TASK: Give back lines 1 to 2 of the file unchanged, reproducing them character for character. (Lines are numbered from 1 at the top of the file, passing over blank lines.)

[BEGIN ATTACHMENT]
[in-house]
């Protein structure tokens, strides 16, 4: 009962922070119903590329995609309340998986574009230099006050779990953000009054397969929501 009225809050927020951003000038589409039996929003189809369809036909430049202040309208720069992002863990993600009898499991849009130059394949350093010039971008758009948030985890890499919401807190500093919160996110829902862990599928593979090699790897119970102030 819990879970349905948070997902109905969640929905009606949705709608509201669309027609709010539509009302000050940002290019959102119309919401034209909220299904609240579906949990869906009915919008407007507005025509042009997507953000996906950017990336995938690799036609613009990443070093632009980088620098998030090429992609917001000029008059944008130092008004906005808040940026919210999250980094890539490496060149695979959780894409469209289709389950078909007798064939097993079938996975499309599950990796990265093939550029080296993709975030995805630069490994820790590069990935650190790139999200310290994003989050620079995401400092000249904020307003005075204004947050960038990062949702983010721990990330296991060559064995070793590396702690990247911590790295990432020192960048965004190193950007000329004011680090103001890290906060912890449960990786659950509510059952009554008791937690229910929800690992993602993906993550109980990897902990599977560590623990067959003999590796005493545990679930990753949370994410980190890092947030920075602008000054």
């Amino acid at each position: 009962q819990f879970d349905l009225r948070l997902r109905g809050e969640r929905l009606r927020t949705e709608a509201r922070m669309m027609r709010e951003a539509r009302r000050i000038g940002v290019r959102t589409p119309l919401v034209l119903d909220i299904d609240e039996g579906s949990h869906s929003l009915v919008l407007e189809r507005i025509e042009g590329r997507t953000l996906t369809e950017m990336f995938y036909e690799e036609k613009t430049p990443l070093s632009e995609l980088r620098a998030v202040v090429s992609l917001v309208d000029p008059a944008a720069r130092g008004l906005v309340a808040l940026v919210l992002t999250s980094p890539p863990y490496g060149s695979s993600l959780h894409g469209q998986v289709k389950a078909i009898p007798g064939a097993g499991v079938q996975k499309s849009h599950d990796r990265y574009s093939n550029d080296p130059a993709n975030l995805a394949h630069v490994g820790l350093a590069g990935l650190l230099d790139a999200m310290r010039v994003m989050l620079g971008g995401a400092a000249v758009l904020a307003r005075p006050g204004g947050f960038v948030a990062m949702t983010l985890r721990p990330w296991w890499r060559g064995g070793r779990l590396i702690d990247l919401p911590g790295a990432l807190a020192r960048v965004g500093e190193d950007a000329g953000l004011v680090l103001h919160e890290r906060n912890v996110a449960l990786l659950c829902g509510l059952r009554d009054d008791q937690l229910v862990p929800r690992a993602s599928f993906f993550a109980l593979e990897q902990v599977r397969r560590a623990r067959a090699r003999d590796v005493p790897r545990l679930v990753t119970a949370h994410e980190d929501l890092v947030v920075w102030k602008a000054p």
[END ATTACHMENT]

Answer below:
[in-house]
């Protein structure tokens, strides 16, 4: 009962922070119903590329995609309340998986574009230099006050779990953000009054397969929501 009225809050927020951003000038589409039996929003189809369809036909430049202040309208720069992002863990993600009898499991849009130059394949350093010039971008758009948030985890890499919401807190500093919160996110829902862990599928593979090699790897119970102030 819990879970349905948070997902109905969640929905009606949705709608509201669309027609709010539509009302000050940002290019959102119309919401034209909220299904609240579906949990869906009915919008407007507005025509042009997507953000996906950017990336995938690799036609613009990443070093632009980088620098998030090429992609917001000029008059944008130092008004906005808040940026919210999250980094890539490496060149695979959780894409469209289709389950078909007798064939097993079938996975499309599950990796990265093939550029080296993709975030995805630069490994820790590069990935650190790139999200310290994003989050620079995401400092000249904020307003005075204004947050960038990062949702983010721990990330296991060559064995070793590396702690990247911590790295990432020192960048965004190193950007000329004011680090103001890290906060912890449960990786659950509510059952009554008791937690229910929800690992993602993906993550109980990897902990599977560590623990067959003999590796005493545990679930990753949370994410980190890092947030920075602008000054």